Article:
In the early years of the new millennium, the practice of democracy in America and around the world faces tremendous dangers: the proliferation of transnational corporations, the spread of oppressive fundamentalism, and environmental collapse. Within the United States, opposition to increasingly antidemocratic political and economic policies has been either nonexistent or unsuccessful. This trend includes, but far exceeds, the Bush administration’s policies from the Patriot Act and the war on Iraq to the “Clear Channelization” of the media and the private development of public lands.
In Beyond Gated Politics, political theorist and grassroots activist Romand Coles argues that the survival of democracy depends on recognizing the failings of disengaged liberal democracy—the exclusions and subjugations that accompany every democratic “we,” for example—and experimenting with more radical modes of democratic theory and action. Among those brought into the conversation are John Howard Yoder, John Rawls, Alisdair MacIntyre, Jacques Derrida, Jean-Luc Nancy, Gloria Anzaldúa, and Audre Lorde.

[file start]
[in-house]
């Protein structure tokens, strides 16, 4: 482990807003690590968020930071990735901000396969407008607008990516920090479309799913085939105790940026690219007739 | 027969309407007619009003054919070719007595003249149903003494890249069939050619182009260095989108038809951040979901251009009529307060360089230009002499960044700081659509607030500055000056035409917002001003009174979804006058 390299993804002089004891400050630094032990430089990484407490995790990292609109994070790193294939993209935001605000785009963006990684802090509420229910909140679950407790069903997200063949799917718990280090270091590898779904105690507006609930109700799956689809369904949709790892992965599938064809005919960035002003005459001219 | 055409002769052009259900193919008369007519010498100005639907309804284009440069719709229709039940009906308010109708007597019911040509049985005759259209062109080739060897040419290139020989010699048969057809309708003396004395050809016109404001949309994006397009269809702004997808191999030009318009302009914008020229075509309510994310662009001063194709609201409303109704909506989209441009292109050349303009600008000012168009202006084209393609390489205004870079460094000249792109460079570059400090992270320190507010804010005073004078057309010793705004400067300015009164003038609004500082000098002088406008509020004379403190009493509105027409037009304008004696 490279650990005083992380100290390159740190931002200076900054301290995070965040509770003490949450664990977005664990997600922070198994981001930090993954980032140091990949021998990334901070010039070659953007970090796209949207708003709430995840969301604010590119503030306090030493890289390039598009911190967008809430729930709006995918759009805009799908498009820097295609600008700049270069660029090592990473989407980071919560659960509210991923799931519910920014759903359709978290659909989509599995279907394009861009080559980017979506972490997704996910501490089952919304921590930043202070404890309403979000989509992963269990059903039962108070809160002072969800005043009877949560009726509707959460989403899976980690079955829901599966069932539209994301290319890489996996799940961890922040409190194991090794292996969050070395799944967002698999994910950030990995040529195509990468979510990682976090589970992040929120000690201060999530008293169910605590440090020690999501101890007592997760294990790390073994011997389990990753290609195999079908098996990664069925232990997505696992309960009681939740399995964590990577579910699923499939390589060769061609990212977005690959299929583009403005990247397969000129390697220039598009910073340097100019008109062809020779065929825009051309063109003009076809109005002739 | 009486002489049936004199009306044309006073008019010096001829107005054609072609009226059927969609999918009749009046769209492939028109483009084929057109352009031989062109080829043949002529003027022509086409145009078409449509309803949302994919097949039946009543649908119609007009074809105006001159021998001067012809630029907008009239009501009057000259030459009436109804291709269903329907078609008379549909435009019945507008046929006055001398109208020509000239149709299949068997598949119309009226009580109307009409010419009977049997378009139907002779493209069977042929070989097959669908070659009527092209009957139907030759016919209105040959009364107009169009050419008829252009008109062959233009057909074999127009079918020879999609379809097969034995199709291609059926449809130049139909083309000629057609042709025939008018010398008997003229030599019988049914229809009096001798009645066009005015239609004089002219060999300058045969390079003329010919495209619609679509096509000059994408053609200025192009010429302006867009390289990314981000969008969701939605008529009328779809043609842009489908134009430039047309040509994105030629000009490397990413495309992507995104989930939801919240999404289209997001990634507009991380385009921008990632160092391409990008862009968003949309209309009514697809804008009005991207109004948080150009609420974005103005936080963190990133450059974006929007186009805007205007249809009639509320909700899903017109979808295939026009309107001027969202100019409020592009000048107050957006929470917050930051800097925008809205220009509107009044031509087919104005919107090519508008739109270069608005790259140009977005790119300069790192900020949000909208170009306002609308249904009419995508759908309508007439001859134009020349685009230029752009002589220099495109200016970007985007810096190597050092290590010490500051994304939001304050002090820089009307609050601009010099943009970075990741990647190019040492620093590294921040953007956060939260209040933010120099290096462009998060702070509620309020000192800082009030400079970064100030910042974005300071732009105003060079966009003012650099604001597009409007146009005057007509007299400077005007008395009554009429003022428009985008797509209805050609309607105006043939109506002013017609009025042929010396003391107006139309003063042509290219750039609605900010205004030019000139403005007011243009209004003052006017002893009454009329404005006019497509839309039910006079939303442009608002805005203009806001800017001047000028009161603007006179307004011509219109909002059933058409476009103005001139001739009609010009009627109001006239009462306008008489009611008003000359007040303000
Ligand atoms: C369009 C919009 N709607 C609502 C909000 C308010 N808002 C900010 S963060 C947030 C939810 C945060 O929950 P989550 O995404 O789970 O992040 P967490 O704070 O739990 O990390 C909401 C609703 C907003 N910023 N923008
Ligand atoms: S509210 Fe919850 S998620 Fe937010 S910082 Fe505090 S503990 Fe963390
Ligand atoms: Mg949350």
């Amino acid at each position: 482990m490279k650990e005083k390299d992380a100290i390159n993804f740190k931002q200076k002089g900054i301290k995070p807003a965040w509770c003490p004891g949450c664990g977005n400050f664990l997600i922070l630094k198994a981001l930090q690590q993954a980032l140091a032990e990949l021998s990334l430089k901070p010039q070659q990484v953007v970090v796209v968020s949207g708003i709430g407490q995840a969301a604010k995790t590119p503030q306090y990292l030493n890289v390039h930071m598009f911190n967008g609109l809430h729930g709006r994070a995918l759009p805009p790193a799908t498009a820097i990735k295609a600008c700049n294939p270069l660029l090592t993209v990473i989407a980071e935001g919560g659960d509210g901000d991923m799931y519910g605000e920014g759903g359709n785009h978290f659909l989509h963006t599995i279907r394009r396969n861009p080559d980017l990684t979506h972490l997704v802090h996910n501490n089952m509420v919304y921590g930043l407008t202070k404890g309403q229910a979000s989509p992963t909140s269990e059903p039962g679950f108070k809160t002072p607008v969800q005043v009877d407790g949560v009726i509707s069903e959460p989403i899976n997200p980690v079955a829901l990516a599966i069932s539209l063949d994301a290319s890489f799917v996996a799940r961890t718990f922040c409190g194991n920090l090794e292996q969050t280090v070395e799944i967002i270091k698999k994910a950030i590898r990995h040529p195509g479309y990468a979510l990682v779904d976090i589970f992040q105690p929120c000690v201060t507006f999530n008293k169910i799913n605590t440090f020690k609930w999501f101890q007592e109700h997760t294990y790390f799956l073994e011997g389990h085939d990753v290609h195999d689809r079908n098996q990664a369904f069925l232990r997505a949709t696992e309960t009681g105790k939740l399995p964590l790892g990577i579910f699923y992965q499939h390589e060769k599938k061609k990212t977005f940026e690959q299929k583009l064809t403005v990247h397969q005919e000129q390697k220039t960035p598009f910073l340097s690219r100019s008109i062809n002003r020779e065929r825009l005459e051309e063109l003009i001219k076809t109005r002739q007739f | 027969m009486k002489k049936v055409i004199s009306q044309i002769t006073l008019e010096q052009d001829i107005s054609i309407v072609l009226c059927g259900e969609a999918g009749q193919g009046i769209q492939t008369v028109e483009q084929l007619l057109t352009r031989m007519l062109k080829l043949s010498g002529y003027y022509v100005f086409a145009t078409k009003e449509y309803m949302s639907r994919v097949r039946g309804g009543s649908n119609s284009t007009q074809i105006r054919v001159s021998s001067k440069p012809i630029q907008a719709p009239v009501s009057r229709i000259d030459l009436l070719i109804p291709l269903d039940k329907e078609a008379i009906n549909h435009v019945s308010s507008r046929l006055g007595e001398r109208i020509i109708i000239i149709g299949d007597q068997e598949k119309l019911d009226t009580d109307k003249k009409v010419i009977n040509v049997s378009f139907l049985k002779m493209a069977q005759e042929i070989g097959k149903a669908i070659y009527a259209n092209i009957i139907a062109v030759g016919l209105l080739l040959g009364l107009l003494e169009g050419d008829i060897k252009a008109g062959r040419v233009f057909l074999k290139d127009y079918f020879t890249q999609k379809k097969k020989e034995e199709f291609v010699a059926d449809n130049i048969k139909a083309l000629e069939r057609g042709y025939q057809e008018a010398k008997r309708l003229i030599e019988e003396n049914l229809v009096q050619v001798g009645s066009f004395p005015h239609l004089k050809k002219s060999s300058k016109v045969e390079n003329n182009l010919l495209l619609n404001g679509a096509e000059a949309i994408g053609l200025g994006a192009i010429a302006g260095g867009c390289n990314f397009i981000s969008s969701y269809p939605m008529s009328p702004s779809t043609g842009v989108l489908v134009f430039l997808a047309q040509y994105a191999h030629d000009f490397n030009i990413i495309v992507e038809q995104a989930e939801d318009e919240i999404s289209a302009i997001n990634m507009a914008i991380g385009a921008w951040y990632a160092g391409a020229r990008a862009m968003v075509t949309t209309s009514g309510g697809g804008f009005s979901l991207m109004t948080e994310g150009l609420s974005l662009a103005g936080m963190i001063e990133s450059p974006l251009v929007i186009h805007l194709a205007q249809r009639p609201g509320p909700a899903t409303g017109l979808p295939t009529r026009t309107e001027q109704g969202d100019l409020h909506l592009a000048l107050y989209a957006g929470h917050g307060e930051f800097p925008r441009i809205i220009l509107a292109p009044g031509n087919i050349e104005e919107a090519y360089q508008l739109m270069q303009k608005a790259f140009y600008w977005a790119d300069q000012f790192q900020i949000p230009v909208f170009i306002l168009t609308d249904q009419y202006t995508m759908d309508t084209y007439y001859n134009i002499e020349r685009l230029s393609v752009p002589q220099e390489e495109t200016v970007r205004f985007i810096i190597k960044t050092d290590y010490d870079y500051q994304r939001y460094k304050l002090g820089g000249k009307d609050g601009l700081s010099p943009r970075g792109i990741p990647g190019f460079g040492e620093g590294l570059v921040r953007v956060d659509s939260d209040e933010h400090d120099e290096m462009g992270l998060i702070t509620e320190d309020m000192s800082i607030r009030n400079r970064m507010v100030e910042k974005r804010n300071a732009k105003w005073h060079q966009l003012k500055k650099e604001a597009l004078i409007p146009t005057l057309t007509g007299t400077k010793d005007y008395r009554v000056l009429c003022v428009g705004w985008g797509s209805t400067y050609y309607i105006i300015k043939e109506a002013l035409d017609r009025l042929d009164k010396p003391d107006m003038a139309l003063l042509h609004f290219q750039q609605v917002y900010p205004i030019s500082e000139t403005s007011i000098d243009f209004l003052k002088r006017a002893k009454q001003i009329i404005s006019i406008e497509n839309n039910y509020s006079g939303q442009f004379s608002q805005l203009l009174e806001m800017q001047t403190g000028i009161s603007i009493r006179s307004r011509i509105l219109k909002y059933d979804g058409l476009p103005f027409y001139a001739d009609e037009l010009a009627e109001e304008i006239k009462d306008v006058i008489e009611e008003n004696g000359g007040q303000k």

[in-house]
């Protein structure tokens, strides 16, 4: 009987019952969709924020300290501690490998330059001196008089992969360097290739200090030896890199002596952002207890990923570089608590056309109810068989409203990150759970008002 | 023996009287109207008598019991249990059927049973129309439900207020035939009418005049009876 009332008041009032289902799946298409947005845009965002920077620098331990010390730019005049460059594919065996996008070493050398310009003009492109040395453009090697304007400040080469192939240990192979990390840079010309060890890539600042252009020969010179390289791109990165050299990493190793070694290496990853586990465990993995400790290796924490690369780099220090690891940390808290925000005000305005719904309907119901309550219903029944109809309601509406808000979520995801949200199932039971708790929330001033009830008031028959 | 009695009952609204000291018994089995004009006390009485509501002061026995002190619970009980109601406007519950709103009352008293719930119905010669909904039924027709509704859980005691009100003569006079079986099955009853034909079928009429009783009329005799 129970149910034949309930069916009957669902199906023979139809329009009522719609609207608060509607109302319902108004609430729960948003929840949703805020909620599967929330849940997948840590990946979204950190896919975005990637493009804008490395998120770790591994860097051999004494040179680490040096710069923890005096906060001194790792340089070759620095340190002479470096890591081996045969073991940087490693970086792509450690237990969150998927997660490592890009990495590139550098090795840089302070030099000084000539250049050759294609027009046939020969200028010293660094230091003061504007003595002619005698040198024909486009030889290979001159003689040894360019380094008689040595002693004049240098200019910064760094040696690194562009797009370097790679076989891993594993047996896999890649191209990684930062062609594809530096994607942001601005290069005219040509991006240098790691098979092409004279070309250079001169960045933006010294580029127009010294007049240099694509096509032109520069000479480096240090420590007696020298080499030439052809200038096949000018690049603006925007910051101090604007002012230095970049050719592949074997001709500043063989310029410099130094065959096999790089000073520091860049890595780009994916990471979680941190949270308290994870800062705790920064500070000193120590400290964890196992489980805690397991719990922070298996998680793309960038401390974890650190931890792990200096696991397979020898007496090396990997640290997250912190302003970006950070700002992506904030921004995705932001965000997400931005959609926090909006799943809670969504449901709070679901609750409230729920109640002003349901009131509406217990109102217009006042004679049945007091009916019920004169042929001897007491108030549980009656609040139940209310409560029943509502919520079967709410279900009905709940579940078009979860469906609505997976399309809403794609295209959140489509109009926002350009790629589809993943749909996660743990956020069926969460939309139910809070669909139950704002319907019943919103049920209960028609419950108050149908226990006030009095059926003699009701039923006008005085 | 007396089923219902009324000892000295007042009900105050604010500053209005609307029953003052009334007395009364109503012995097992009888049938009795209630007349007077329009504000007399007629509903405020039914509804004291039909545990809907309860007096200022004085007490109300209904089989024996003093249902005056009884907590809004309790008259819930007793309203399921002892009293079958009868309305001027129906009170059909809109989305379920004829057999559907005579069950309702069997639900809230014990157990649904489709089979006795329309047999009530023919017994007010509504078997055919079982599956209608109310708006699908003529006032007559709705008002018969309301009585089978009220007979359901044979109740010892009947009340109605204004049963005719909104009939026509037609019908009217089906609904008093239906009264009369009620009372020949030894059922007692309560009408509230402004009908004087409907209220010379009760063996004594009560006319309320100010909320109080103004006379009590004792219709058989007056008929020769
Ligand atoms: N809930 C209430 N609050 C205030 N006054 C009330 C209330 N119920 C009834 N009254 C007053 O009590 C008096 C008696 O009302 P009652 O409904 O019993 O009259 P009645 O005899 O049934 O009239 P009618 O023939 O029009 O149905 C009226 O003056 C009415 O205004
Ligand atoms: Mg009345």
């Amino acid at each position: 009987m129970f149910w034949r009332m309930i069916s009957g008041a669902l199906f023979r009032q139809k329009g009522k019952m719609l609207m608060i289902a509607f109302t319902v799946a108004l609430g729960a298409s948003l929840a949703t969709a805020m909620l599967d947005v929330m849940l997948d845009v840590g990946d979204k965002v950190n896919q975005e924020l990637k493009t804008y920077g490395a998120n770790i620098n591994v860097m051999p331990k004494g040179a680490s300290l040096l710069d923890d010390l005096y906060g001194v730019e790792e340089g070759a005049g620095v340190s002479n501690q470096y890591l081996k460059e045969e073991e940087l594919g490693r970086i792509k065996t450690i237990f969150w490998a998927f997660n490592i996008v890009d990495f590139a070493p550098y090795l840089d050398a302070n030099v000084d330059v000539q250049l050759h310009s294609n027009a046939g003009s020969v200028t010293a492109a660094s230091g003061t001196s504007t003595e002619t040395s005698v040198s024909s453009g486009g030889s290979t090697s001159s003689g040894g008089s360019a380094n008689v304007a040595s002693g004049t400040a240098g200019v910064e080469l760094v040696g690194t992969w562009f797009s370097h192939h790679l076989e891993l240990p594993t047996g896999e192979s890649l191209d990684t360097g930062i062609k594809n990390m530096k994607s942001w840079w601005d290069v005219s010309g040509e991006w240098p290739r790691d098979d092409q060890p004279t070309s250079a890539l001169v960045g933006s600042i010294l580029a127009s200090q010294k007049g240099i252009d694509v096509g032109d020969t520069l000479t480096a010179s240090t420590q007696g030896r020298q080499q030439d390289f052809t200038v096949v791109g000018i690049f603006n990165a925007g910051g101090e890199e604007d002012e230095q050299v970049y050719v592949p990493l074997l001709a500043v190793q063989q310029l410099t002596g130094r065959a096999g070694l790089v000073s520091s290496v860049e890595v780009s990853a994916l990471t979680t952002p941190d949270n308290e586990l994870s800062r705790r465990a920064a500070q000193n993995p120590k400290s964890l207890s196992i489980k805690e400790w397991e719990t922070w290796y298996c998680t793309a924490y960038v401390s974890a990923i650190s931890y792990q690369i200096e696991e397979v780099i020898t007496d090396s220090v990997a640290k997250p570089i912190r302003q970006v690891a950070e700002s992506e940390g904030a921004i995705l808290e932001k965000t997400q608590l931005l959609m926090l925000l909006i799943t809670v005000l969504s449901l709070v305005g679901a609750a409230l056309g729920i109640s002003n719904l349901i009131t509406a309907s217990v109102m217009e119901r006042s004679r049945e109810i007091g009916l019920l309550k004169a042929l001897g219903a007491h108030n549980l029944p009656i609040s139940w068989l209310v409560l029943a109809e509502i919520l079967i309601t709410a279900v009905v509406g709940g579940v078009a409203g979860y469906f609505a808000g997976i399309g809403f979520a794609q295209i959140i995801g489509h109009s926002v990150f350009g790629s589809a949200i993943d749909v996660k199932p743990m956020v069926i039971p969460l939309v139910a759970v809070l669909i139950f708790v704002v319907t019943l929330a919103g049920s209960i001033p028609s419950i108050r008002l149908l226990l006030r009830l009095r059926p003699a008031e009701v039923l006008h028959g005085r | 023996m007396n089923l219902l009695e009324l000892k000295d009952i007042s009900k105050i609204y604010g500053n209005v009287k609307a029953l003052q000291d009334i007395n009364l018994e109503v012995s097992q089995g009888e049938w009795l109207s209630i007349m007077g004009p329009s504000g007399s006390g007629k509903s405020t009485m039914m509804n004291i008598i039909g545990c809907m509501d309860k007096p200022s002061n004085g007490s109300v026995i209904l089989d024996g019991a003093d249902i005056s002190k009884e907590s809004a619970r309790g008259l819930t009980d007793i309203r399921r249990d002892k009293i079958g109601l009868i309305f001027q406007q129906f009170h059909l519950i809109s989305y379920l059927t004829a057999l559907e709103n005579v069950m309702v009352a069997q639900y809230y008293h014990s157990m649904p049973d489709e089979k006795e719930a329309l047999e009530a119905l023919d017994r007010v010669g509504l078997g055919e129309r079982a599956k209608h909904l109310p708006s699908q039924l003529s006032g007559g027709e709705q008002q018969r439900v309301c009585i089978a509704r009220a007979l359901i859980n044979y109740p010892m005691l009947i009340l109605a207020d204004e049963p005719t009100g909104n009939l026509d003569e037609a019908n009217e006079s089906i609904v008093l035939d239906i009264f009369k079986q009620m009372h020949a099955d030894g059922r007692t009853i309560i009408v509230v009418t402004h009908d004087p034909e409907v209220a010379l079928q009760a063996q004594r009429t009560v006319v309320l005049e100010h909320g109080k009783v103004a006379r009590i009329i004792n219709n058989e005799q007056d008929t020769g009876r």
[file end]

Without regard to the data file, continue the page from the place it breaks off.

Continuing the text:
Coles, whose work is deeply informed by his own experiences as an activist, pays close attention to the actual practice of democracy with particular interest in emerging social movements. In doing so, he not only moves beyond the paradigms of political liberalism, deliberative democracy, and communitarian republicanism, but also cultivates multidimensional modes of public discourse that reflect and sustain the creative tension at the heart of democratic life and responsibility.
Romand Coles is professor of political theory at Duke University. His previous books include Rethinking Generosity: Critical Theory and the Politics of Caritas and Self/Power/Other: Political Theory and Dialogical Ethics.